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unkind

[uhn-kahynd]
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adjective, un·kind·er, un·kind·est.
  1. lacking in kindness or mercy; severe.

Origin of unkind

Middle English word dating back to 1200–50; see origin at un-1, kind1
Related formsun·kind·ness, noun
Dictionary.com Unabridged Based on the Random House Unabridged Dictionary, © Random House, Inc. 2018

Examples from the Web for unkinder

Historical Examples

  • The most suspicions Republican could hardly have dealt an unkinder thrust.

    Stephen A. Douglas

    Allen Johnson

  • Everything seemed different, unfriendlier, unkinder, now that he was alone and helpless.

    The Burning Secret

    Stefan Zweig

  • The hardest part of my unfortunate case is this, that the unkinder you are to me the more I love you.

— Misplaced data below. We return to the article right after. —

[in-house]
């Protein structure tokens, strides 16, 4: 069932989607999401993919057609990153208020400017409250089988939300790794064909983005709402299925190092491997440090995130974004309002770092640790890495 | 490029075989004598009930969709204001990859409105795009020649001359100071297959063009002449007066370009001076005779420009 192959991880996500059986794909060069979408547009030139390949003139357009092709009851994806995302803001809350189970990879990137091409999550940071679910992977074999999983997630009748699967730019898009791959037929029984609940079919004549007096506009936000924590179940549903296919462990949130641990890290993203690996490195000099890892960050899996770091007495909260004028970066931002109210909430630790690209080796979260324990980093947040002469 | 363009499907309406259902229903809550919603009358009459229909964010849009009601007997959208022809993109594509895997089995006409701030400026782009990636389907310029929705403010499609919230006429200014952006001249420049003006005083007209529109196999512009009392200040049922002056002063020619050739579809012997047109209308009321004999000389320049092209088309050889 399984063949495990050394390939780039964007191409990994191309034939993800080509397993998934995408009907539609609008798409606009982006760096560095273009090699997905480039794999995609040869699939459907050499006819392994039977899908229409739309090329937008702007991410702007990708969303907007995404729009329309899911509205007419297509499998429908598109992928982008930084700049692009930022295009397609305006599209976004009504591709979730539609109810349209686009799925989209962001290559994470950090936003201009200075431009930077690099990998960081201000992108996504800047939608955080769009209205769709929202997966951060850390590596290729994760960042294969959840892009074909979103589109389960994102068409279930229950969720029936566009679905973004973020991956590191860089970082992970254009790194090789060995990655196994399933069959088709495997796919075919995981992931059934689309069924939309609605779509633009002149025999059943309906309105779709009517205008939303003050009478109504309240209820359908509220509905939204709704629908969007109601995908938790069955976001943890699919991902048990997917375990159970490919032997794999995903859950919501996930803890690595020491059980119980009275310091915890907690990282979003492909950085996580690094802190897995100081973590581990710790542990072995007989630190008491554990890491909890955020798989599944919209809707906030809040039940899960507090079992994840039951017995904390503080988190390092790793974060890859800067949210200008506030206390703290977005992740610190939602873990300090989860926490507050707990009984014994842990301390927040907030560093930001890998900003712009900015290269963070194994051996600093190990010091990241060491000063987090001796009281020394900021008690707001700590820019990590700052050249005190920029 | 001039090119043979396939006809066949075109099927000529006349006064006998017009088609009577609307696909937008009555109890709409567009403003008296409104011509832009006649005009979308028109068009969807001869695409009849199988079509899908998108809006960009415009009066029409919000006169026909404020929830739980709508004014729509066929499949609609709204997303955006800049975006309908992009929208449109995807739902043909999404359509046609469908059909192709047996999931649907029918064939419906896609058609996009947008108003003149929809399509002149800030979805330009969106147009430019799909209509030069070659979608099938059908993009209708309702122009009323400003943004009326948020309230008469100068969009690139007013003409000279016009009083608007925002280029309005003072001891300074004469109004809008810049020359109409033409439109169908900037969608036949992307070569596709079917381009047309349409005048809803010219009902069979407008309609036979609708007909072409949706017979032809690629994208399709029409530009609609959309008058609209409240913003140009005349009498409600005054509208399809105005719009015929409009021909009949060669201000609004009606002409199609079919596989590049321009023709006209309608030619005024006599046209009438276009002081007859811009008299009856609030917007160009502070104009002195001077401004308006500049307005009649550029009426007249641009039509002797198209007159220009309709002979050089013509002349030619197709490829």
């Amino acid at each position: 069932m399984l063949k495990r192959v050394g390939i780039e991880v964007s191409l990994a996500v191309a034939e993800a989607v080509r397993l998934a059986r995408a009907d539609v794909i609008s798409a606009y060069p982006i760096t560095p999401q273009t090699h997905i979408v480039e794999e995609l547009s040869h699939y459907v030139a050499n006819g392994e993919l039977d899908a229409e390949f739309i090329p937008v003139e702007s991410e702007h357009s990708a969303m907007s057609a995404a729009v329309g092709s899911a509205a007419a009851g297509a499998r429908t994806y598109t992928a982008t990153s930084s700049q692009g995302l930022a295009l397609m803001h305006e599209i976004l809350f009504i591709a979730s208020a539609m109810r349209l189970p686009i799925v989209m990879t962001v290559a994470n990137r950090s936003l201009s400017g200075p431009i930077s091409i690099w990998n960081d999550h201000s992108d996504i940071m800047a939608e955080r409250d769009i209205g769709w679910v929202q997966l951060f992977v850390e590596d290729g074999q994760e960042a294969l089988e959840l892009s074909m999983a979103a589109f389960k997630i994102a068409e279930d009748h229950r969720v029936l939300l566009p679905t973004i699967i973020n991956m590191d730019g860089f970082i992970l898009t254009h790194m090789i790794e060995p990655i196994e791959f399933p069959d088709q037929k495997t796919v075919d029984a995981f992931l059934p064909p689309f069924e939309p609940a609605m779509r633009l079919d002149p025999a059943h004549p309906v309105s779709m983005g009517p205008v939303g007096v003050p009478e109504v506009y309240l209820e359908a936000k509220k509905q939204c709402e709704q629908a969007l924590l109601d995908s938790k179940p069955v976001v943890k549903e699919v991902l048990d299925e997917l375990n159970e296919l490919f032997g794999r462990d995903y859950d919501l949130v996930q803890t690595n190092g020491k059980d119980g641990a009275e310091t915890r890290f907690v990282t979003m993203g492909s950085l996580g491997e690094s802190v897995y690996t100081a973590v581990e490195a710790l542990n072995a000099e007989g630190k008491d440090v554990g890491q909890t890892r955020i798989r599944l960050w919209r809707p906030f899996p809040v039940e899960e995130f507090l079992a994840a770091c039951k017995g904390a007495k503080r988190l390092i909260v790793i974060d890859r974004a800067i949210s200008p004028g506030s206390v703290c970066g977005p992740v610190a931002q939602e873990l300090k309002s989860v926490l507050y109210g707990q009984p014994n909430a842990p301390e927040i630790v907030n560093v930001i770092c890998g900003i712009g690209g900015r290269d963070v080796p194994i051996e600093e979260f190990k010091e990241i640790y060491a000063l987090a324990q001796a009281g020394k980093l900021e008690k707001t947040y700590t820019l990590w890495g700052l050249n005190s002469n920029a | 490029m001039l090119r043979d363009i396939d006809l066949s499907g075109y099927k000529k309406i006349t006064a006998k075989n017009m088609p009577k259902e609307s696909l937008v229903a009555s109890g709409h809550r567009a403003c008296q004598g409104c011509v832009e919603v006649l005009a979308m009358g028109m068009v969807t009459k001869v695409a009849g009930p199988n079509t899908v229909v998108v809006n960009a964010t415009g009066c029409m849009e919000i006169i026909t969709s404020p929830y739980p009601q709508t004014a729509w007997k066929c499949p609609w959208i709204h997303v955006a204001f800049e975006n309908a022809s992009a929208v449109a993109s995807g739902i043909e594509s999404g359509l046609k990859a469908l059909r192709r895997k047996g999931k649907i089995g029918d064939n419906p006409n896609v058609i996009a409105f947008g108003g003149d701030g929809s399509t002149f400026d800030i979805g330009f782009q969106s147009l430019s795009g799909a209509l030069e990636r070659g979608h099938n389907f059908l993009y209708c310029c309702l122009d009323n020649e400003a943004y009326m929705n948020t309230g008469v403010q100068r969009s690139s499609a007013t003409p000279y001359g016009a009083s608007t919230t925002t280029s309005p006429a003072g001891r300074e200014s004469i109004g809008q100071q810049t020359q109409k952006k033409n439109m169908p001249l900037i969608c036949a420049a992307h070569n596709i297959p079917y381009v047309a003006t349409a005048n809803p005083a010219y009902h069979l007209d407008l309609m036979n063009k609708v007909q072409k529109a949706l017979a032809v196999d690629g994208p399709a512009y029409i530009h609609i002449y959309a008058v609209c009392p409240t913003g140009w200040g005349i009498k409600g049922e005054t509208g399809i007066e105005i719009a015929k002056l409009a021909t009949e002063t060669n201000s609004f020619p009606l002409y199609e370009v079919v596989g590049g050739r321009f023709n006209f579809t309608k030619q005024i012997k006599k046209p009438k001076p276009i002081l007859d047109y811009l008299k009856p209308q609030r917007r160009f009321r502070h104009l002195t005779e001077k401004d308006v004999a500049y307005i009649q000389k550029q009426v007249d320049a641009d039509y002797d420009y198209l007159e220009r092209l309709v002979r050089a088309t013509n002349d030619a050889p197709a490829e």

Airy Fairy Lilian

    Margaret Wolfe Hamilton (AKA Duchess)

  • Houses were always being taken in that paradise by wealthy persons from unkinder climates.

    Christopher and Columbus

    Countess Elizabeth Von Arnim

  • The unkinder wits of the neighbourhood had been known to suggest that the first letter of its name was superfluous.


British Dictionary definitions for unkinder

unkind

adjective
  1. lacking kindness; unsympathetic or cruel
  2. archaic, or dialect
    1. (of weather) unpleasant
    2. (of soil) hard to cultivate
Derived Formsunkindly, adverbunkindness, noun
Collins English Dictionary - Complete & Unabridged 2012 Digital Edition © William Collins Sons & Co. Ltd. 1979, 1986 © HarperCollins Publishers 1998, 2000, 2003, 2005, 2006, 2007, 2009, 2012

Word Origin and History for unkinder

unkind

adj.

early 13c. (implied in unkindly), "strange, foreign, unnatural," from un- (1) "not" + kind (adj.). Meaning "lacking in kindness" is recorded from mid-14c. Related: Unkindly; unkindness.

Online Etymology Dictionary, © 2010 Douglas Harper